Algonquin College is leading a $2.5 million federal program to provide Indigenous youth with training related to the impacts of COVID-19. The college was selected for their prior connections and work with First Nations communities across Canada. Photo credit: Julien St-Jean

The college is leading a $2.5 million program to provide Indigenous youth with job training and skills in response to the COVID-19 pandemic.

The COVID-19 Rapid Response Initiative, is funded by the federal government as part of Phase 2 of the COVID-19 Support Fund. The program is expected to run until the end of March of 2021, and will provide between 250 to 275 Indigenous youth across Canada with training based on their community’s experience in the pandemic.

Training is decided upon and administered within the communities with funding received through the college.

So far, training has covered skills such as COVID-19 screening, horticulture, soil management and food production processes. However, training varies from case to case based upon the community’s needs.

“Almost half of the partners are doing something related to food security,” said Jeff Turner, Algonquin’s partnership development specialist. “Food security has been an issue on First Nations for quite some time. But it was really highlighted during COVID because trucks were arriving empty or very with very little food on it.”

“And in Akwesasne – one of our other partners closer to us – they’re focusing on greenhouse nutrition, plant material growth and cultivation,” said Turner. “They’re incorporating a delivery truck to take food to elders and vulnerable people on their First Nation that had trouble getting food during the lockdown we experienced in March.”

Algonquin’s role in the project has mainly been to find partners through prior relationships with Indigenous communities and then providing them with funding. However, nine of the communities involved in the program had no prior relationship with Algonquin until recently.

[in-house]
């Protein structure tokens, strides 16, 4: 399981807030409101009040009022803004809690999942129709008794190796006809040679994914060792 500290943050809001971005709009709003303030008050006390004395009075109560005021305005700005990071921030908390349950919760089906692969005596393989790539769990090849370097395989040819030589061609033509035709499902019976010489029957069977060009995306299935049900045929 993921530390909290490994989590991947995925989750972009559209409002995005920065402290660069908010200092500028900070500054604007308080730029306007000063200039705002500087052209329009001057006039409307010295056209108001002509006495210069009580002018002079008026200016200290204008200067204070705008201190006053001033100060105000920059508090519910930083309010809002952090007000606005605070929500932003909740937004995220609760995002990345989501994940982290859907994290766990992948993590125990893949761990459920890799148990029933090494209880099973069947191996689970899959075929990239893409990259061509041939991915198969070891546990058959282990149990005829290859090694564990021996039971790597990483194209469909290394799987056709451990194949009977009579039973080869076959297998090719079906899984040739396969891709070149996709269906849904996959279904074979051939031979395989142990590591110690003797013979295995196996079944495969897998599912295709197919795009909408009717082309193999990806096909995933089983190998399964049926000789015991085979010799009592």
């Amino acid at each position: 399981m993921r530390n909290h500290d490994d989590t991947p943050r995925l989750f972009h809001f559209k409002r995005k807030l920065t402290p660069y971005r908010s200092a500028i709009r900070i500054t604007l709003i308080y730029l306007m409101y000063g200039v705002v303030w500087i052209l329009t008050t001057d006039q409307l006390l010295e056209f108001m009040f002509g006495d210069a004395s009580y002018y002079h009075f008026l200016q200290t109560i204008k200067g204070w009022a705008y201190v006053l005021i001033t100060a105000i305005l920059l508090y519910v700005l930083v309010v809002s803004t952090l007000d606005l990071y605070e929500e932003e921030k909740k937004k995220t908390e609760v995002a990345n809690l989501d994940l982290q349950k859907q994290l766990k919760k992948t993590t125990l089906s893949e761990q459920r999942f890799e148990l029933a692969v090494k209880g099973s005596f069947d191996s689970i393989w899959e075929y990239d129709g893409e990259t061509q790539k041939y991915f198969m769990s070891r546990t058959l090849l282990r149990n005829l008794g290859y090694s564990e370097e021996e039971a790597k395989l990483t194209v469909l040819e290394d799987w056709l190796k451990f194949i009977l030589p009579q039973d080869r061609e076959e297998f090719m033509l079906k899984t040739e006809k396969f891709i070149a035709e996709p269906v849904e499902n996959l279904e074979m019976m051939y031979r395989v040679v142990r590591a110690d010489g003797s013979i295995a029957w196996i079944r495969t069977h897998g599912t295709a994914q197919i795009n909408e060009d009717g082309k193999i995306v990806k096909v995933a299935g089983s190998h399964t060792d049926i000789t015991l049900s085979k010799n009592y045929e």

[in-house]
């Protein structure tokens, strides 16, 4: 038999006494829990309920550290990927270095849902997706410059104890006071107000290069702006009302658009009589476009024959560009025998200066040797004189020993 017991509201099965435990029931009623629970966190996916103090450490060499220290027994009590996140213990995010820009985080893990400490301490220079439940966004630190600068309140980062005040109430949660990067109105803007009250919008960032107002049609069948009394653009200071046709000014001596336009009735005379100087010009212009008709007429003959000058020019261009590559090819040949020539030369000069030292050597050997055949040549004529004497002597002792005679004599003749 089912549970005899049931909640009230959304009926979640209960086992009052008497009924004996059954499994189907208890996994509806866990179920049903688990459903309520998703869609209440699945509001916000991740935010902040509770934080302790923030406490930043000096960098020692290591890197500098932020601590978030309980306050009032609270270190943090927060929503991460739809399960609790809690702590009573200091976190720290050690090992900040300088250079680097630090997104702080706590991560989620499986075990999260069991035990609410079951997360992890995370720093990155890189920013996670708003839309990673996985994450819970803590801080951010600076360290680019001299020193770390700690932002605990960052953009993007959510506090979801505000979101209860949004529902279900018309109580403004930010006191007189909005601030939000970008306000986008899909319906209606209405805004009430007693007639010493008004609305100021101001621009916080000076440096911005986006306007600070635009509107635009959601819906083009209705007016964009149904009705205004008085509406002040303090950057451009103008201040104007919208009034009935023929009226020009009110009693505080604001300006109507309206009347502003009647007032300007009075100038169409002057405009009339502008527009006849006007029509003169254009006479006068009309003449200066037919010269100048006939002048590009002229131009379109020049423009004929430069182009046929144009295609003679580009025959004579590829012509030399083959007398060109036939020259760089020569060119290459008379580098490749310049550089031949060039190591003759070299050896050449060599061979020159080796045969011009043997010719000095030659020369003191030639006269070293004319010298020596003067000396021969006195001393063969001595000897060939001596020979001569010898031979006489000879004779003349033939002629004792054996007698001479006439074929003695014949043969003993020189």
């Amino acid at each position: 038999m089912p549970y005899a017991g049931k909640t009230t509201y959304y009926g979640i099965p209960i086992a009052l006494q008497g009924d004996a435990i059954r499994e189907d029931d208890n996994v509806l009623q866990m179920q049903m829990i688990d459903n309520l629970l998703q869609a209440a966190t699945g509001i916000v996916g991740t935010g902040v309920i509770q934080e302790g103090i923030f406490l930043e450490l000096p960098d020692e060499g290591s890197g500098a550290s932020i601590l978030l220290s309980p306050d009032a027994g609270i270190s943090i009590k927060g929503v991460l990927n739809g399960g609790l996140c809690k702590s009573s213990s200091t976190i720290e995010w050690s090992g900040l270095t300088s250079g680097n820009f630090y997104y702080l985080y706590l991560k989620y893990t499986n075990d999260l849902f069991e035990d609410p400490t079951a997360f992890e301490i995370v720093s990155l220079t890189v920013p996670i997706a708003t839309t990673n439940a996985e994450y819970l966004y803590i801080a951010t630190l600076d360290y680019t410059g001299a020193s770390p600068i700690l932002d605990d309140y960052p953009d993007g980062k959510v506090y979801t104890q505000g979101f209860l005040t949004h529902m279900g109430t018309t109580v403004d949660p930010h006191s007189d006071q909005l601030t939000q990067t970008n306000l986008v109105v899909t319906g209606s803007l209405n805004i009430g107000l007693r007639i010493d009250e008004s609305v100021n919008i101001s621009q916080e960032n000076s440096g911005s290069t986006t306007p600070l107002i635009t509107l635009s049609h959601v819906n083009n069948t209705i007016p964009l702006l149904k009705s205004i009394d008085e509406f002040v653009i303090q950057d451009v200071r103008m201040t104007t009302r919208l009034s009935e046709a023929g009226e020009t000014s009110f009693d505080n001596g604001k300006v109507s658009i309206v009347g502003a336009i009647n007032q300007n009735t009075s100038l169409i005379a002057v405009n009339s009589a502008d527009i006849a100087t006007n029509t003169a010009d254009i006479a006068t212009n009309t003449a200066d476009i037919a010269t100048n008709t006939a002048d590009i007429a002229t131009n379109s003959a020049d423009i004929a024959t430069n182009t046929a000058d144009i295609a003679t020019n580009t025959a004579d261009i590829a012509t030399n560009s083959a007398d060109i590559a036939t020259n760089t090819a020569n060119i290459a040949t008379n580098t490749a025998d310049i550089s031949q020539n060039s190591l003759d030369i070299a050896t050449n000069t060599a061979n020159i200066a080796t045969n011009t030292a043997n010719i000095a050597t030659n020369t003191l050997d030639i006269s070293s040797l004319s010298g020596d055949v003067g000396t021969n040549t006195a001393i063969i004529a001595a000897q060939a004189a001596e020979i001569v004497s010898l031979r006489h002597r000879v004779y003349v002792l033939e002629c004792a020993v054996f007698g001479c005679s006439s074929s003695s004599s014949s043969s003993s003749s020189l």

“There’s the exposure to elders and Indigenous knowledge sharing that’s really quite vital and quite important,” said Turner. “They’ll get the benefit of hands-on experience, coaching and mentoring.”

Turner stressed how communities have been hit hard by the pandemic, and that many Indigenous youth have been out of work since March. “And the whole purpose is to give these youth exposure to work experiences, to gain some skill sets by actually working and not just reading about it,” he said.

Youth participating in the program will receive a wage during the training while also getting the opportunity to work within their community.

“One of the communities that is participating, the unemployment rate is 80 per cent in their First Nation,” said Turner. “So now, they’re going to have 20 youth there, at least till the end of March, that are all getting paid, learning, growing, developing, all because of this.”

Turner explained how he had received “letters of thanks” and phone calls from communities because of the impact the initiative will have on the youth

“COVID has been tough on everybody and this program is providing some hope,” said Turner. “I think that’s really special.”

More information on the initiative can be found in the college’s Dec. 9 announcement.